Wednesday, September 24, 2014

TUTORIAL - simple hand quilting...

Yesterday I pieced my Shabby Roses Churn Dash quilt.
With only four more blocks to share with you, I've been busy this last week completing the remaining ones I'd not yet stitched and gathering ideas for how I wanted the finished quilt to look.

I've sewn 1" wide coral sashing between the 12 blocks, but around them I've added a floral border...
This quilt will be hung on a wall or door so I've chosen to use medium weight Pellon instead of heavier cotton wadding to sandwich between the flimsy and the backing...
As I've mentioned on a number of occasions I am not gifted at machine quilting, so you won't find lovely swirls and hearts and rosebuds if I've quilted the project myself!
But I am partial to wavy lines, so they now feature through the sashing and around the edge of the main section of the quilt...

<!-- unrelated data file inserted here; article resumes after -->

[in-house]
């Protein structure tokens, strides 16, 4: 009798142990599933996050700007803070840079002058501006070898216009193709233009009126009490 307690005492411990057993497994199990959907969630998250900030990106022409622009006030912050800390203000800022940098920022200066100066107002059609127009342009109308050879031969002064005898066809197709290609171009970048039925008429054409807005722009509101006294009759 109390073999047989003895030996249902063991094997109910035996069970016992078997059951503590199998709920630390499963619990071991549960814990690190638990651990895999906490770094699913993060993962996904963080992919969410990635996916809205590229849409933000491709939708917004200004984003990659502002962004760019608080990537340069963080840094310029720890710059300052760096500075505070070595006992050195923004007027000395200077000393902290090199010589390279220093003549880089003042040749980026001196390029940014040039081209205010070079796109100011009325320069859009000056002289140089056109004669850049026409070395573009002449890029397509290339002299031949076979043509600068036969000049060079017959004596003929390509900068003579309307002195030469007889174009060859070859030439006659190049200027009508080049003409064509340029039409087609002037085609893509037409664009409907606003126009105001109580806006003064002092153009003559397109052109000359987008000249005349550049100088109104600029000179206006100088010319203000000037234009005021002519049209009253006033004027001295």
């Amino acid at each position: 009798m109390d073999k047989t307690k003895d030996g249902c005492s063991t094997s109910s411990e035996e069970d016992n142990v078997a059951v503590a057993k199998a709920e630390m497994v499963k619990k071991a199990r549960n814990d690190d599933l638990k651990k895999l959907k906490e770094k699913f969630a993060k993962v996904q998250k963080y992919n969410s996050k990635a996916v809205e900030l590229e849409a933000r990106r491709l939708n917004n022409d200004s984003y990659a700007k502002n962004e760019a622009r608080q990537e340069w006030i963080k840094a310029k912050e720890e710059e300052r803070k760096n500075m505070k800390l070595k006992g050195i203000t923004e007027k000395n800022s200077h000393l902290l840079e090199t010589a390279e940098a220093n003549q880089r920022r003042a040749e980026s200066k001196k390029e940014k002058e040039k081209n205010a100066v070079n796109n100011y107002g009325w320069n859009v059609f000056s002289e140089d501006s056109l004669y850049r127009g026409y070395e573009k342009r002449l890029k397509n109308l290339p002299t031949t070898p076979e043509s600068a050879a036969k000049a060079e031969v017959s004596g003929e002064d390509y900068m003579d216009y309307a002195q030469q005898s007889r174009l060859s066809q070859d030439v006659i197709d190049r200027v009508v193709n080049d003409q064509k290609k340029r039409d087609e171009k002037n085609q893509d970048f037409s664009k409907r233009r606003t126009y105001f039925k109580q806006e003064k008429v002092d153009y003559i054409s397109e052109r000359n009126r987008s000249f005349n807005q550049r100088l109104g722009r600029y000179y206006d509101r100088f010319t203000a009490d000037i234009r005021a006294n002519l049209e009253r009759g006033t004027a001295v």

The other thing I like to add is a touch of hand quilting with Perle #12 thread.
I've got a set of round rulers purchased last year from Lori Holt of Bee In My Bonnet...
...and one of them fit perfectly around the little Shabby Roses stitcheries.
I used this technique years ago when I was making my "Circles of Life" quilt, and haven't used it since, but it works a treat so I thought you might like to try it too.

You'll need some flexible clear plastic, a Sharpie pen, and either a round ruler or a compass to draw a circle.